FREEDOM OF MISINFORMATION (THE NARROW ESCAPE)
Sir Mervyn King the outgoing Governor of the Bank of England has had a really tough time battling with a slew of financial scandals and audit failures. Regardless, his professional integrity and personal reputation have remained intact. His achilles heels are the dodgy economy of the UK and most of Europe (with even Germany having to struggle).
According to a business survey released yesterday, business activity in Germany fell in April for the first time since November 2012. The long and short of it is that the global economy is faltering and Britain has been caught in its slipstream. This morning, Fitch Ratings became the second (Standard and Poor’s was the first) rating agency to strip the UK of its triple-A credit rating.
However, according to Vatican Radio yesterday, Britain only narrowly avoided slipping into its third recession in five years during the first quarter of this year (January/March).
Sir Mervyn still has three more months at the Bank of England hence a recession at this time would have cast a dark shadow over his tenure even though his worst critics concede that it is the politicians who are to blame – they lost the plot and took their eyes off the ball. When David Cameron became Prime Minister in 2010, he took a huge gamble by launching a bold slashing of government expenditure. It was a massive austerity programme packaged as “re-engineering”. The pointsman was none other than the UK Treasury Chief (Chancellor the Exchequer) George Osborne. He insists that Britain’s economy is on the mend.
On CNN, he declared:
“We all know there are no easy answers to problems built up over many years, and I can’t promise the road ahead will always be smooth, but by continuing to confront our problems head on, Britain is recovering and we are building an economy fit for the future.”
This was followed by a joint press conference by the Prime Minister and his Chancellor of the Exchequer. The Governor of the Bank of England was conspicuously absent. David Cameron was unrepentant.
“We shall stick to our strategy which is essential in our determination to keep Britain from the fate that has befallen Greece and forced other euro-zone governments into painful rescues after economic collapse. Our recovery plan is taking longer than we hoped but there are signs that it is working.”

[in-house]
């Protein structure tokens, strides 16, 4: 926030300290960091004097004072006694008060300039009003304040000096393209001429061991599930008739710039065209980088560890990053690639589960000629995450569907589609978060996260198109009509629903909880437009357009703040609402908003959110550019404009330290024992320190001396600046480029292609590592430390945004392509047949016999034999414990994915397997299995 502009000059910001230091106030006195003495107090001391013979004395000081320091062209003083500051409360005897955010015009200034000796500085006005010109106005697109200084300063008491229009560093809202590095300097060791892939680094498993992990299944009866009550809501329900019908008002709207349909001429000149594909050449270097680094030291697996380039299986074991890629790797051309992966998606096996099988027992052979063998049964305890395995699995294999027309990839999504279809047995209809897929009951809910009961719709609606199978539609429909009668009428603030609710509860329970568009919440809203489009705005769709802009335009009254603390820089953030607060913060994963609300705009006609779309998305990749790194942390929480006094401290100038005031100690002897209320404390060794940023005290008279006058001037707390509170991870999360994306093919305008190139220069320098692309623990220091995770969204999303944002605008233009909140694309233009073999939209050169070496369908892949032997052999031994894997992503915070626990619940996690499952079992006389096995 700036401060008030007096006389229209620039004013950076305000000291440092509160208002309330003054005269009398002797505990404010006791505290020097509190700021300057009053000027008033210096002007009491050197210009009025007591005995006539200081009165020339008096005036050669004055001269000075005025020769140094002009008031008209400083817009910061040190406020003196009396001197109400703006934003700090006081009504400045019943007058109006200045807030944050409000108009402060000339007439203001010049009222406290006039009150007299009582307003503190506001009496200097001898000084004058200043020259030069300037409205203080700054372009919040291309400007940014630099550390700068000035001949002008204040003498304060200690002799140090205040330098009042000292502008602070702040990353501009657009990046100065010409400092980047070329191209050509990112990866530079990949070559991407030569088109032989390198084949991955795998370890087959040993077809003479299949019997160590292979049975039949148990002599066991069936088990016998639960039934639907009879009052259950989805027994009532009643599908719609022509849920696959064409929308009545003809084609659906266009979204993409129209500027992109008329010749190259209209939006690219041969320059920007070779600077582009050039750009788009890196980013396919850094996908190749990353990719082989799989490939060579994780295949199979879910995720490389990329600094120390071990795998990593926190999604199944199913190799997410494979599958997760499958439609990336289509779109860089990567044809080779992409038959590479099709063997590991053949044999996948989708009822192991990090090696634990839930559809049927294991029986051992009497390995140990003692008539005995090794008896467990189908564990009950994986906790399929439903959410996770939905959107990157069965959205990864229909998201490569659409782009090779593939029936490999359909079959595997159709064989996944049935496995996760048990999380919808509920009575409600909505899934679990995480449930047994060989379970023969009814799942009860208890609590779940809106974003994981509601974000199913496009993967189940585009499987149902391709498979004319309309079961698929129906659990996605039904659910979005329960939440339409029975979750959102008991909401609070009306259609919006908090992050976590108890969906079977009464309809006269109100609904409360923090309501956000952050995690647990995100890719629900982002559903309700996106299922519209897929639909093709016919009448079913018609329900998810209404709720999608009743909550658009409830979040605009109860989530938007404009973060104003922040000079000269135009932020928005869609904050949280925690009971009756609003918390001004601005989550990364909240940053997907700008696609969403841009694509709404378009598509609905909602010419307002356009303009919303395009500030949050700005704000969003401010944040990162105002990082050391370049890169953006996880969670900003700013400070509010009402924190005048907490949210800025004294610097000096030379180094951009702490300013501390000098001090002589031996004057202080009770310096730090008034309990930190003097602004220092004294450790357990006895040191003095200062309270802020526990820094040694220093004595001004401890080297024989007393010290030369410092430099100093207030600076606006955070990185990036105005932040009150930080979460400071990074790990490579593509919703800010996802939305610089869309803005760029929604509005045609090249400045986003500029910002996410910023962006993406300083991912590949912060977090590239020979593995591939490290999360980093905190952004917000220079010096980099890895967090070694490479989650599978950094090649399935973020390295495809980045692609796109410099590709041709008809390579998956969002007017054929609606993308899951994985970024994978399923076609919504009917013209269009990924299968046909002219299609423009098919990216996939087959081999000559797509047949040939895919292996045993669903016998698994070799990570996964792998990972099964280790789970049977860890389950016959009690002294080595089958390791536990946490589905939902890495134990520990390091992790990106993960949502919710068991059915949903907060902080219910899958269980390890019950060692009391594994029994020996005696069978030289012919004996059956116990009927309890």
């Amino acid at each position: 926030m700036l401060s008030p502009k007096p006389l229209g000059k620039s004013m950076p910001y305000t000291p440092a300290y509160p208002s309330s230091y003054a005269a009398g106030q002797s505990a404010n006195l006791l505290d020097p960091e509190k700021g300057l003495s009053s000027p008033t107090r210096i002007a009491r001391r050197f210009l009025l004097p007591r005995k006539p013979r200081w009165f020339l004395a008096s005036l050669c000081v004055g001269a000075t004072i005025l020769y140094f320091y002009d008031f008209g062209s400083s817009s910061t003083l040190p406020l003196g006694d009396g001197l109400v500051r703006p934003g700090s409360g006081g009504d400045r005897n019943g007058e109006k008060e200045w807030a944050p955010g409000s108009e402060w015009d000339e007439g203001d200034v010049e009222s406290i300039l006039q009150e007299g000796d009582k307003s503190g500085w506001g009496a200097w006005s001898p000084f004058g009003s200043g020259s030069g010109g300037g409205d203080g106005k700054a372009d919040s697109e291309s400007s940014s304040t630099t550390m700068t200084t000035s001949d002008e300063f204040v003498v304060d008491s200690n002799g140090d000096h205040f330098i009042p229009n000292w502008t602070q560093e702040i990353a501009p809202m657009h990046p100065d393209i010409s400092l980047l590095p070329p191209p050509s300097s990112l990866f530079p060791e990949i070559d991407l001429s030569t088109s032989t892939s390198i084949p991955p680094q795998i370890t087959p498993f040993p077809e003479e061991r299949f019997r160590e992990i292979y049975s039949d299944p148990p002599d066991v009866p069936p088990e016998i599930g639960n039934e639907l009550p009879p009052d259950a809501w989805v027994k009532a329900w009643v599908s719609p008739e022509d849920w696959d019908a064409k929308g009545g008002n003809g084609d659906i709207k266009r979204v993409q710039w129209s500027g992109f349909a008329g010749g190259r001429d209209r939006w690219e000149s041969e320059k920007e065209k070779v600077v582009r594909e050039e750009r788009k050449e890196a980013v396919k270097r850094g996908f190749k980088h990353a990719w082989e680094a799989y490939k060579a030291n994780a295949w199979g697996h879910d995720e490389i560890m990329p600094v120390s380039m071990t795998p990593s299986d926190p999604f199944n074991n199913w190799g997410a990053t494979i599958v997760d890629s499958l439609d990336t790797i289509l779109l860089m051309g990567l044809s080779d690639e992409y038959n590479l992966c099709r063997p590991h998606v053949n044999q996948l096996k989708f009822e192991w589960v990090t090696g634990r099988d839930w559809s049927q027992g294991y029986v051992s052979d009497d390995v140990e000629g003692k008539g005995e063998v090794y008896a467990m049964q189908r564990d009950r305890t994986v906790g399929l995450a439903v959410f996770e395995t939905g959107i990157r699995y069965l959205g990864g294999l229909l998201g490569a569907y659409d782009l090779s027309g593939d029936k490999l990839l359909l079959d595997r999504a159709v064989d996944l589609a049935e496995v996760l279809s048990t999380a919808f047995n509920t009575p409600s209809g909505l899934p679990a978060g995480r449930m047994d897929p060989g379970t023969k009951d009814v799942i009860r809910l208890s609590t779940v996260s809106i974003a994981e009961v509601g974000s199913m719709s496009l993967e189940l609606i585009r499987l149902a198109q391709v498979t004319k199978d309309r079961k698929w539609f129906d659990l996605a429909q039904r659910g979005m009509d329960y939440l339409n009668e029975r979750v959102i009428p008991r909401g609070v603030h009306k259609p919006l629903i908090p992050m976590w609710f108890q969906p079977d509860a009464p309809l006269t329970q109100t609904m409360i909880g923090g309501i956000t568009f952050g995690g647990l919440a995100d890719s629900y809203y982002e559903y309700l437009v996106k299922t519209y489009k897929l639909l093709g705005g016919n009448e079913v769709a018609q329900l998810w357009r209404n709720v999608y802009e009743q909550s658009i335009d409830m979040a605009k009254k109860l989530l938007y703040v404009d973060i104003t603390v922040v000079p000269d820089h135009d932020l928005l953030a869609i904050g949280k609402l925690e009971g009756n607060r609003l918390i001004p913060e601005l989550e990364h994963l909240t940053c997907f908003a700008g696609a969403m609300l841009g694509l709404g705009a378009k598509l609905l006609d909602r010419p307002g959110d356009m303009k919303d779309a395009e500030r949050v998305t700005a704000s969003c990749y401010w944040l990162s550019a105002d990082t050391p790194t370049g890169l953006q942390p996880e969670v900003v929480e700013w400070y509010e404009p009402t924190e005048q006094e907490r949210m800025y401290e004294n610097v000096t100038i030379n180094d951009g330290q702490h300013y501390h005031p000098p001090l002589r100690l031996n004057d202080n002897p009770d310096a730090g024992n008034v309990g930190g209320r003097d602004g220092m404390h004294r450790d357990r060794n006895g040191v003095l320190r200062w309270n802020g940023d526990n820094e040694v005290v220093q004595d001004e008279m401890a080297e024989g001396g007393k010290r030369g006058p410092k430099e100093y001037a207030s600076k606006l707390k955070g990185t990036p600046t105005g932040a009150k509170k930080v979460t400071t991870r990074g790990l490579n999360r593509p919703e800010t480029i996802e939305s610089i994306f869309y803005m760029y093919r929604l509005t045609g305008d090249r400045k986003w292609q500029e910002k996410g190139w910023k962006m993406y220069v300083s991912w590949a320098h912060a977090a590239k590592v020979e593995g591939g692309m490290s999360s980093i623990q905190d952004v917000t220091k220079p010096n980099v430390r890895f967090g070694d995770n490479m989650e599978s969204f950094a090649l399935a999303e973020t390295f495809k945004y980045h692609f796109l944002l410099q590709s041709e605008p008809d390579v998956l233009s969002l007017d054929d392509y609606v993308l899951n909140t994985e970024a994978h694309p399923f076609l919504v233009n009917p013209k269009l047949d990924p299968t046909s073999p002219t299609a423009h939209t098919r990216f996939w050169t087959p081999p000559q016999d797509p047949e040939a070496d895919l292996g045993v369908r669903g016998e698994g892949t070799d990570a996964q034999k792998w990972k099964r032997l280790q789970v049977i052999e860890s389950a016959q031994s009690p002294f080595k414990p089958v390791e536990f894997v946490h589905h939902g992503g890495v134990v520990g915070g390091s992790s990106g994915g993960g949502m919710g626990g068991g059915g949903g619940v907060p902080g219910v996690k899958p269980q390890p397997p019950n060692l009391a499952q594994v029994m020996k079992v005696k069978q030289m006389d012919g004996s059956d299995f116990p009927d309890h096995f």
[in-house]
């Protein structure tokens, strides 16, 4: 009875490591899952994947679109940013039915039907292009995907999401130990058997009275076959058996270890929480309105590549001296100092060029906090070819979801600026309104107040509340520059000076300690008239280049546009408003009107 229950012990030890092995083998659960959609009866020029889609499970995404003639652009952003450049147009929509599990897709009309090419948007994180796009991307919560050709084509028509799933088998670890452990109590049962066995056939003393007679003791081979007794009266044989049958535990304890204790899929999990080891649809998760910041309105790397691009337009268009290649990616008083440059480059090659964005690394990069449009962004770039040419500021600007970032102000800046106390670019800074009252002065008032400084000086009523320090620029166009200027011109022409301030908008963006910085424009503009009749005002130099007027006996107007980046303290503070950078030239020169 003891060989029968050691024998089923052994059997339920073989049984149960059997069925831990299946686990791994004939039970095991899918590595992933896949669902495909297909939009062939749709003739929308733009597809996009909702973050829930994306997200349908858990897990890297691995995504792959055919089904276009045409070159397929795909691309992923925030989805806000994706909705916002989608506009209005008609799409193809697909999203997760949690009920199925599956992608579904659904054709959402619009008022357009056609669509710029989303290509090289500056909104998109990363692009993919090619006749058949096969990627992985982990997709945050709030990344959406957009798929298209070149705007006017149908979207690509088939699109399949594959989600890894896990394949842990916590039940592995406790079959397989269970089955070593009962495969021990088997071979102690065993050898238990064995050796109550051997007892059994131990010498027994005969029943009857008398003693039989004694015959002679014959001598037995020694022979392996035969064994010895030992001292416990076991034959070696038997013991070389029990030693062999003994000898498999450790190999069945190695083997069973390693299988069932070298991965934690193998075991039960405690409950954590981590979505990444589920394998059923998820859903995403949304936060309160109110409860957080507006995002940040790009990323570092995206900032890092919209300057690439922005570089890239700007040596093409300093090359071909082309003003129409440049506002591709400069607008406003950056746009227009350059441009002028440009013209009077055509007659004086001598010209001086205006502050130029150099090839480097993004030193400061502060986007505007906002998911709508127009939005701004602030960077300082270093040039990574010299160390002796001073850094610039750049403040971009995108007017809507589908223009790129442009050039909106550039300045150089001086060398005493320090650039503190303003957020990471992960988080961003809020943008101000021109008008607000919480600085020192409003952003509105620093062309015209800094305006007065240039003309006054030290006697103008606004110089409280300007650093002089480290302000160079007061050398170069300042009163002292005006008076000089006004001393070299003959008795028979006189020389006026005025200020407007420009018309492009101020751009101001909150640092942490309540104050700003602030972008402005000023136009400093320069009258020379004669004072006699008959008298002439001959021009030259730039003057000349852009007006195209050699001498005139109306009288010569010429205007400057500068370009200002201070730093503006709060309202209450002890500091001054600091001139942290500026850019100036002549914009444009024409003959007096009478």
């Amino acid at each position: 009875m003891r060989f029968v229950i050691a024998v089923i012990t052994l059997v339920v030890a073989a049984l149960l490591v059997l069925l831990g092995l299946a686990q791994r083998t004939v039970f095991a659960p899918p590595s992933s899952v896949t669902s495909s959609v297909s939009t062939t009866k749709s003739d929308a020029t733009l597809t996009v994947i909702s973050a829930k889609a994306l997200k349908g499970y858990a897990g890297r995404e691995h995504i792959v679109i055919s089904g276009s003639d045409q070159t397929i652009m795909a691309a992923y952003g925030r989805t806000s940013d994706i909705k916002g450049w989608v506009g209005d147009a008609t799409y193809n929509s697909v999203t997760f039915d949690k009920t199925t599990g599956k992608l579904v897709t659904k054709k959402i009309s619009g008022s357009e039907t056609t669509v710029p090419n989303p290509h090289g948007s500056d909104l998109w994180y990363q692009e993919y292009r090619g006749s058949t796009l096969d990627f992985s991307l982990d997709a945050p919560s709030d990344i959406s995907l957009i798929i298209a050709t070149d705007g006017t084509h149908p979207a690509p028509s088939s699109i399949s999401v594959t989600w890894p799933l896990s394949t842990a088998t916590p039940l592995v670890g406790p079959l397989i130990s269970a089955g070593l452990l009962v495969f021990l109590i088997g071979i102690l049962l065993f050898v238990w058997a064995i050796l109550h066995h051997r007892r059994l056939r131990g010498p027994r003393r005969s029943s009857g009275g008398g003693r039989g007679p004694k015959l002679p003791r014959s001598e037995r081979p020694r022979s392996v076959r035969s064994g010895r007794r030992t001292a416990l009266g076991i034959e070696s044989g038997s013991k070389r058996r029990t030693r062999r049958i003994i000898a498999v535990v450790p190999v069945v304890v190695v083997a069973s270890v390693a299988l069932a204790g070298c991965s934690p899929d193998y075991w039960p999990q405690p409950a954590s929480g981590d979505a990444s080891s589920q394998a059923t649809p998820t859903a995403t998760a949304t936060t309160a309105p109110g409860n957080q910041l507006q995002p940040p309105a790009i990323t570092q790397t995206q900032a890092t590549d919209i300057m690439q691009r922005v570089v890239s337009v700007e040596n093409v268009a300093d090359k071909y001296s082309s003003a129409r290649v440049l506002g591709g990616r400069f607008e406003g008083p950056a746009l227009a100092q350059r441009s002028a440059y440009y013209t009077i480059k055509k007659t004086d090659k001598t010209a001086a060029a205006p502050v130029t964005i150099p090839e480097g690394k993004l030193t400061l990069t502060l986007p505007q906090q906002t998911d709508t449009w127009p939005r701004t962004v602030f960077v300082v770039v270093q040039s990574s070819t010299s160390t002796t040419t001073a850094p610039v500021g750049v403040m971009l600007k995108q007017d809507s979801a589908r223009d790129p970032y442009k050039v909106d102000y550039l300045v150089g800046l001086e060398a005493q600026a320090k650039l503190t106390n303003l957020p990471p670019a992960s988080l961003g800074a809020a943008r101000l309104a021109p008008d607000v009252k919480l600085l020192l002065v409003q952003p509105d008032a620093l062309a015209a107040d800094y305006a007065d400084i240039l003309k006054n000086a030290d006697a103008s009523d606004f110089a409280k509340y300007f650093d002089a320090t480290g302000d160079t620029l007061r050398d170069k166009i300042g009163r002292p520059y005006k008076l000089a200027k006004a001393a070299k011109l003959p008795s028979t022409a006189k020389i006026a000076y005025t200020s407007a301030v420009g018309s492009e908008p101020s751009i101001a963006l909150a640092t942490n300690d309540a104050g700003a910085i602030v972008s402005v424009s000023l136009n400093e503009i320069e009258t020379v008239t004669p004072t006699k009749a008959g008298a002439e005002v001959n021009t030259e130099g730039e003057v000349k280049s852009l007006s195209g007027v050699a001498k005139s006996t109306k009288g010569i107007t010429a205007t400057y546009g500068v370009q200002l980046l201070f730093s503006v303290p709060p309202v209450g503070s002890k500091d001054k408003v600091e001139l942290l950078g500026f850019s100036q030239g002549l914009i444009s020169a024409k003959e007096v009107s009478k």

Mr. Ed Balls, the spokesman for opposition Labour Party was sufficiently provoked and alarmed. He immediately launched a furious counter attack:
“The stagnating economy is proof the government’s strategy is not working. Unemployment is rising. We need an urgent boost for the economy – including bank overhauls (not excluding getting rid of the Governor of the Bank of England); a plan for jobs and growth; and building affordable homes. We insist on immediate action to kick-start our economy and strengthen it for the long term.”
On Al Jazeera, Mrs. Christine Largade, the Managing Director of the International Monetary Fund (IMF) held up two signals – one read “DANGER” and the other read “CAUTION”. When pressed, she tactfully confined herself to the official line:
“Owing to Britain’s weak economy, the government should consider slowing the pace of spending cuts (and sack the Governor of the Bank of England).”
At a special service to mark Workers’ Day on Wednesday 1st May 2013, the brand new Holy Father, Pope Francis 1 chose St Peter’s Basilica to deliver a special message of hope not only to workers but also to the unemployed particularly those chartered accountants who have been protesting in St Peter’s Square against being deprived of their means of livelihood by the four major accounting firms.
The Pontiff urged them – one and all – not to lose hope.
Instead, they should consider themselves exceptionally lucky to have had a narrow escape from even worse tribulation and humiliation.
The Holy Father urged them to remain optimistic and steadfast in their faith amidst record joblessness in the euro area as hundreds of thousands of people demonstrated across Europe against austerity and in favour of workers’ rights – in addition to the right of small audit firms to carry out a robust audit without the fear of being removed from office while the four largest accounting firms are only too ready to take over their clients. According to the marauders, there is nowhere in the Ten Commandments poaching, snatching or enticement of clients are forbidden. You kill what you eat and eat what kill is the unwritten law.
The Pope’s message was straight to the point:
“I think about those who are unemployed (and auditors who have been replaced by the Big Four) often because of an economic conception of society that seeks egoistic profit regardless of social justice.”
Vatican Radio devoted a whole hour to interviewing youths all over Europe and it would appear that the economic downturn has forced young people to reconsider the value of going to university and half of them think a degree is no longer worthwhile. The Future of Europe Project found the confidence of young people (particularly Catholics) has been badly hit. The majority aged between 16 to 24 do not expect to have a job for life.
The Vatican media can barely keep up with the vigour and freshness of the Pope. Indeed, Vatican Radio and TV have been feasting on the editorial of